Themes in 2 Peter include false teachers and the return of the Lord.
1 John is similar to the Gospel of John in style, vocabulary, theology and purpose.
John makes a distinction between acts of sin and continuing in sin.
Jesus came as God in the flesh and offers us the gift of eternal life.
Revelation is a book written in an apocalyptic genre by the apostle John.
The philosphy of interepretation you use when you study the book of Revelation determines what you think specific passages in the book are teaching.
Chapters 1-12 begins with the seven churches, and includes the seven seals and seven trumpets.
Revelation chapters 13-22 focus on the beast, Christ's final victory, final judgment and the millenium.
After Christ ascended and the church was spreading, it was helpful to have a written record of Christ's life and the apostles' teaching. All the books included in the New Testament were written before the end of the first century.
Each book included in the New Testament had to meet specific criteria. They are arranged with the Gospels first, then letters, then the book of Revelation.
In this second graduate-level class on New Testament Survey, Dr. Robert Stein walks you through the New Testament books Acts through Revelation. In his analysis of the books, you will learn not only the facts but also be challenged with their theological and spiritual significance.
Law first of all in the phrase (Romans 3:21), “righteousness manifested apart from law,” is seen as a way of achieving salvation. Maybe you could substitute “legalism” here for the first understanding of the word “law”. And then, the law repeated the second time refers to the first five books of Moses, “… the Law and the Prophets ….” So in the norms of language, the word law can mean several things, and here in this same sentence Paul uses it in two different ways: 1) Law in the sense of a legalistic means of achieving righteousness, (the righteousness of God has been manifested apart from this legalism) although 2) the Law bears witness to it. So law is understood in two different ways – the norms of language permit that, and Paul makes that clear from the context.
Then he describes this righteousness (v. 22), “… the righteousness of God through faith in Christ Jesus to all who believe.” Now we have that theme that we had listed in 1:16-17, when we were talking about the righteousness that comes through faith. This is going to come up at this time. The righteousness of God is manifested, being witnessed by the Law and the Prophets -- the righteousness of God through faith in Jesus Christ for all who believe. The word ‘faith IN Jesus Christ’ is literally ‘faith OF Jesus Christ’, and this could be interpreted two ways: 1) a subjective genitive, in which we’re describing the faith that Jesus Christ has – we are justified and we have righteousness through Jesus Christ’s faithfulness – the way he lived, and his perfect life in obedience; or 2) it can be an objective genitive, in which the object of faith is Jesus Christ. There’s been a lot of discussion on this. The “new thing” is to see it as a subjective genitive, where we’re talking about Jesus Christ’s faith -- the righteousness that comes through Jesus Christ’s faith.
On the other hand, though, the whole passage here is talking about faith IN God and what he has done. It doesn’t talk about Jesus’s faith, but faith of which he is the object. And as we read along, this will become more clear. We’re talking about our faith in Jesus Christ. So the righteousness of God is through the faith which has as its object Jesus Christ, (continuing v. 22), “… for all who believe. For there’s no distinction: for all have sinned and fallen short of the glory of God, [There’s no distinction between Jew and Greek that way] and thus we are justified by his grace as a gift through the redemption which is in Christ Jesus, whom God put forward as an expiation …,” or ‘propitiation’, there’s a lot of debate over this word. At one time it was almost an issue of orthodoxy as to how you held this.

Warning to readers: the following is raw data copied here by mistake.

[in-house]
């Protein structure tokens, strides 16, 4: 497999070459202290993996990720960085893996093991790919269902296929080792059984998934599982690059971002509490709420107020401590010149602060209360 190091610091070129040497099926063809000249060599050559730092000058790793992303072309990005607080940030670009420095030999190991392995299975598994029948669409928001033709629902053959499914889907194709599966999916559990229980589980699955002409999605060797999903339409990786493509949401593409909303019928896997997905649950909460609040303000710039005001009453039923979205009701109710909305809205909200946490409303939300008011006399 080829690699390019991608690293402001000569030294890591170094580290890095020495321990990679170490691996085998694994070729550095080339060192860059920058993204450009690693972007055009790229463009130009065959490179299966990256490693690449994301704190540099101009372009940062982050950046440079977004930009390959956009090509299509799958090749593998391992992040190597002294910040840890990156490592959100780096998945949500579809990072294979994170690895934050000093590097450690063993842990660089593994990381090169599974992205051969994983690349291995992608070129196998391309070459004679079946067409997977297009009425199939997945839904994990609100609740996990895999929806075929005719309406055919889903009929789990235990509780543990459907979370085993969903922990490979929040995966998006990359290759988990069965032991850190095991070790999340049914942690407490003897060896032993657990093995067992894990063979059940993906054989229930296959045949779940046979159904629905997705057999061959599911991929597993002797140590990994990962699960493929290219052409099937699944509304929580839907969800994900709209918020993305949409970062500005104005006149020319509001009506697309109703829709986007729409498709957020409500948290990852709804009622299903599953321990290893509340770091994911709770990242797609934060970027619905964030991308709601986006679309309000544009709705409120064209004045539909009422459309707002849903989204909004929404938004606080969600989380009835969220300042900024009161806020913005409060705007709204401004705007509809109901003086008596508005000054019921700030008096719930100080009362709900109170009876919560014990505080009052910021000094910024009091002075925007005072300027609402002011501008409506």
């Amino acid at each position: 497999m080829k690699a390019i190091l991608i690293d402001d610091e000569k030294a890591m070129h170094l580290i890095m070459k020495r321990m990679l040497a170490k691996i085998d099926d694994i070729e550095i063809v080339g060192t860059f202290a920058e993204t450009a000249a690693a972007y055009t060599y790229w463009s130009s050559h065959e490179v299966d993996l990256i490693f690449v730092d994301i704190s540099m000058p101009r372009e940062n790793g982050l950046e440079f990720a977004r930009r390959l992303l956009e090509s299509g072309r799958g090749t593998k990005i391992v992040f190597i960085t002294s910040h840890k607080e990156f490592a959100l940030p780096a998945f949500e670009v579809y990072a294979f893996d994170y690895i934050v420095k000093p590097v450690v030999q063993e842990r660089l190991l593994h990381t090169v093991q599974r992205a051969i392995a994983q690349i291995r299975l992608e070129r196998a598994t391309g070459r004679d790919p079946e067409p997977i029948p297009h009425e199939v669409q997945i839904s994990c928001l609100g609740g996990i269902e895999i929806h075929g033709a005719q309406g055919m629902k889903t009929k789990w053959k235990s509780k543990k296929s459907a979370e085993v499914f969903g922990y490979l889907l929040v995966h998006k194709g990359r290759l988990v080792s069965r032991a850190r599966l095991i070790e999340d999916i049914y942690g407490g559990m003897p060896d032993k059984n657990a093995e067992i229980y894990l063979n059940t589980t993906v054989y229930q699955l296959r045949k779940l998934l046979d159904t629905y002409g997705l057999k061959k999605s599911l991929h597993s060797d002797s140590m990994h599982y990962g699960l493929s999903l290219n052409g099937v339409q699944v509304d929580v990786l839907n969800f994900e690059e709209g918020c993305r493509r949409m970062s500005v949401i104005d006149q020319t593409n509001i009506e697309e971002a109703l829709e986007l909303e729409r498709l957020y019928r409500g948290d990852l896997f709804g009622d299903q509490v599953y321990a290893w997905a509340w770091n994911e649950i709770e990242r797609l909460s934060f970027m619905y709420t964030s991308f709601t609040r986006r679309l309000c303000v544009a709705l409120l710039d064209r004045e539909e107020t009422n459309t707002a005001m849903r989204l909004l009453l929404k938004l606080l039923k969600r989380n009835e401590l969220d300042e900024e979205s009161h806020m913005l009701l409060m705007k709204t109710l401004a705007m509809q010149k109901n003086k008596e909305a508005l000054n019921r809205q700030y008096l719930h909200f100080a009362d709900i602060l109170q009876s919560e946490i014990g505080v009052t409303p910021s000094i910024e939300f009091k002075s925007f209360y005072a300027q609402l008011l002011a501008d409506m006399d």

In the Greek world, hilasterion, the Greek word, primarily is used with the idea of propitiating the wrath of God. In other words, God has anger; to propitiate it means to alleviate it. And so here, if you have the idea of propitiation, you alleviate God’s wrath against sin and against sinners. Evangelicals tended to emphasize that; liberals didn’t like that so much because the idea of God being wrathful, and having to have his anger propitiated was offensive. And so they emphasized ‘expiation’, the covering of sin (in other words, the forgiving of sin). In the Old Testament, hilasterion is primarily used in that sense, with sacrifice that covers sin. The NIV uses that imagery of the Old Testament sacrificial covering for sin. It’s probably not an either / or; that God’s wrath is eliminated and propitiated is part of the biblical teaching. But here, it doesn’t seem to be as strong as the act of the sin which we have, and our guilt is covered through the death of Jesus Christ. God “… set him as a covering for sin [hilasterion] through faith in his blood.” Notice the object here is not the faithfulness of Jesus, but faith IN his blood, and so when we talk about the faith of Jesus in v. 22, we want to talk about the faith of which he is the object. [Verse 25], “ … faith in his blood, in order to show God’s righteousness, because in his divine forbearance he had passed over former sins. It was to show his righteousness at the present time, so that he might be just and the justifier of the one who has faith in Jesus.” And again for faith, Jesus is the object.
There’s a sense in this passage in which God is both the one who makes righteous, and the one who is being “righteous-ized”. In other words, the issue is, how can God forgive sin? Most people in America would say, “How can he NOT forgive sin?” But if you have a holy God, the real question is not, “how can he not forgive sin?” but “how can he forgive sin?” How did he simply pass over the sins done in the Old Testament, and not bring wrath upon people who did such things? Well, he proves that he is just – he is being justified in the sense of being shown to be just – because sin is dealt with. He was able to pass over sin, because he looked forward to the coming of the Son of God who would die as a propitiation (hilasterion) and an expiation, a covering, for sin. And therefore he’s able to do this. And now God can be declared just – he hasn’t just ignored sin; he’s dealt with sin – he’s covered sin. And the reason that he was able to pass over those sins in the sense of forgiving them was because of the sacrifice Jesus would make.